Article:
illustration by Leif Parsons

A Cream for Parkinson’s

An ingredient in anti-wrinkle cream may soon be a potent weapon in the fight against Parkinson’s disease. HHMI Investigator Kevan Shokat has shown that kinetin, a plant hormone with anti-aging properties, stops the nerve cell death associated with the disease.

Some cases of inherited Parkinson’s are linked to mutations in a protein called PINK1. Normally, when the mitochondria that power nerve cells become damaged, PINK1 comes to the site and recruits other proteins to remove the mitochondria before they release toxic compounds. Mutated PINK1, however, is inactive and unable to signal its helper proteins. As a result, the damaged mitochondria are never removed, and the nerve cell dies.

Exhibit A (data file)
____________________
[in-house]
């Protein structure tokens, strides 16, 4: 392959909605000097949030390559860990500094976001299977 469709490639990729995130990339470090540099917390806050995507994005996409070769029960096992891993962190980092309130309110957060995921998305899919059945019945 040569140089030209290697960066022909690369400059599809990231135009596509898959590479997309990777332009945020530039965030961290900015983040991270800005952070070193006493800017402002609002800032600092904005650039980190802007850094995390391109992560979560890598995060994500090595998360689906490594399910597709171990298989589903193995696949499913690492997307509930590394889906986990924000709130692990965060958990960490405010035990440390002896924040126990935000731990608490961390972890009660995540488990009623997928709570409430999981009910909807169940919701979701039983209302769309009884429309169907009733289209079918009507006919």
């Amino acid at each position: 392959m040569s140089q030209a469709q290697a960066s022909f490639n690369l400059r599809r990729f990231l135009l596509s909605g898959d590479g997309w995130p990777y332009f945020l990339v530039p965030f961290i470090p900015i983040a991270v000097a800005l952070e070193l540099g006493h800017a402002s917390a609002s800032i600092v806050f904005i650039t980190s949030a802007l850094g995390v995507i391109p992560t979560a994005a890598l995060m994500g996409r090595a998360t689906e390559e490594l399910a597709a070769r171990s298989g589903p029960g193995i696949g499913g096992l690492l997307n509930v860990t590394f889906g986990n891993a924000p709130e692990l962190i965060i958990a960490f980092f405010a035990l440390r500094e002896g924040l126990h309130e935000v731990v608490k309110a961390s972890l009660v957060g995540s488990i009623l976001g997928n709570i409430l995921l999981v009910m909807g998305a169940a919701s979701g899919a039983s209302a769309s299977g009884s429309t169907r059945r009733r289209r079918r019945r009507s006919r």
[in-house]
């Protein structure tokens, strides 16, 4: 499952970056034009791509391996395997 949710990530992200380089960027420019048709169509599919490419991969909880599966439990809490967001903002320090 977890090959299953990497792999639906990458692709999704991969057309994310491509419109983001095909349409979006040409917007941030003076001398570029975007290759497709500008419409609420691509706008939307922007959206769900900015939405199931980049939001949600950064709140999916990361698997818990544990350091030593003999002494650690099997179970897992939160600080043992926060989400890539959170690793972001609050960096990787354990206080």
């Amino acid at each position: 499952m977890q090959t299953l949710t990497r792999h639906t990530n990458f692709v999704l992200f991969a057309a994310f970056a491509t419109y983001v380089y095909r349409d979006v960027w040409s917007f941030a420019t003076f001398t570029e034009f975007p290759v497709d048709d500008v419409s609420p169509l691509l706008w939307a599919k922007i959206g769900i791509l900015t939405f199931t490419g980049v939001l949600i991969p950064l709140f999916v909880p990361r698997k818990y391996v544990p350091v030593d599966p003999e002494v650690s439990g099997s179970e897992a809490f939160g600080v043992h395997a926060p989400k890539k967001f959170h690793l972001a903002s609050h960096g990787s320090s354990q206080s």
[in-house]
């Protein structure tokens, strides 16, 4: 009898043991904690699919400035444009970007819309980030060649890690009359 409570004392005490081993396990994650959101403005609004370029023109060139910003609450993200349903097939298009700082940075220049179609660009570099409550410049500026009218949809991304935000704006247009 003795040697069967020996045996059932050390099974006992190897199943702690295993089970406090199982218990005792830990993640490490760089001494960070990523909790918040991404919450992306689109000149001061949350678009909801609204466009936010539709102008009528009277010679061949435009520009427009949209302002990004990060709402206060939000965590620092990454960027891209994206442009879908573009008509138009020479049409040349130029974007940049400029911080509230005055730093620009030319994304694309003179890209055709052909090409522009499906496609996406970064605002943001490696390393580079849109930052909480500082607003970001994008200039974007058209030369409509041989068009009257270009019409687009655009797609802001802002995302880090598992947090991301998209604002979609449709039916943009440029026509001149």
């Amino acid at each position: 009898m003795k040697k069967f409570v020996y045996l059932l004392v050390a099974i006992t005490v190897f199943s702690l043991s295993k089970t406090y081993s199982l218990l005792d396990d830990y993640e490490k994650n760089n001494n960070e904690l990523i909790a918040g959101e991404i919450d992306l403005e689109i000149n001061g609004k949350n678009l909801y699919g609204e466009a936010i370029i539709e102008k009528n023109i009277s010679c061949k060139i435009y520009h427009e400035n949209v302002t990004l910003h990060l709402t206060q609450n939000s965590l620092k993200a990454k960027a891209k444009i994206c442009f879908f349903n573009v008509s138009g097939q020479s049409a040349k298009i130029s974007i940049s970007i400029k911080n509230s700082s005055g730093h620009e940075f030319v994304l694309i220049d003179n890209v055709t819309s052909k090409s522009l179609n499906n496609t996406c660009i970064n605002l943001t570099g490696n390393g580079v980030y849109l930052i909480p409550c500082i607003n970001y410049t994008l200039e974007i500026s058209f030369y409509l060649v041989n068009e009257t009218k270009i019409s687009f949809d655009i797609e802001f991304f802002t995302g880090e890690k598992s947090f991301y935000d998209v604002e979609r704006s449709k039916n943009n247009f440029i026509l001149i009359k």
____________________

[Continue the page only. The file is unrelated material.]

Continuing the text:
Shokat and his colleagues at the University of California, San Francisco, wanted a way to ramp up PINK1 activity. As they reported August 15, 2013, in Cell, they found that kinetin activates both normal and mutant PINK1 and decreases nerve cell death. Because it also affected normal PINK1, the researchers hope kinetin may slow disease progression in those without a family history of the disease as well.

The researchers are testing kinetin in animal models of Parkinson’s. “[It’s] a great molecule to pursue because it’s already sold in drugstores as a topical anti-wrinkle cream,” says Shokat. “So it’s a drug we know has been in people and is safe.”

Scientist Profile

Investigator
University of California, San Francisco
Cancer Biology, Chemical Biology

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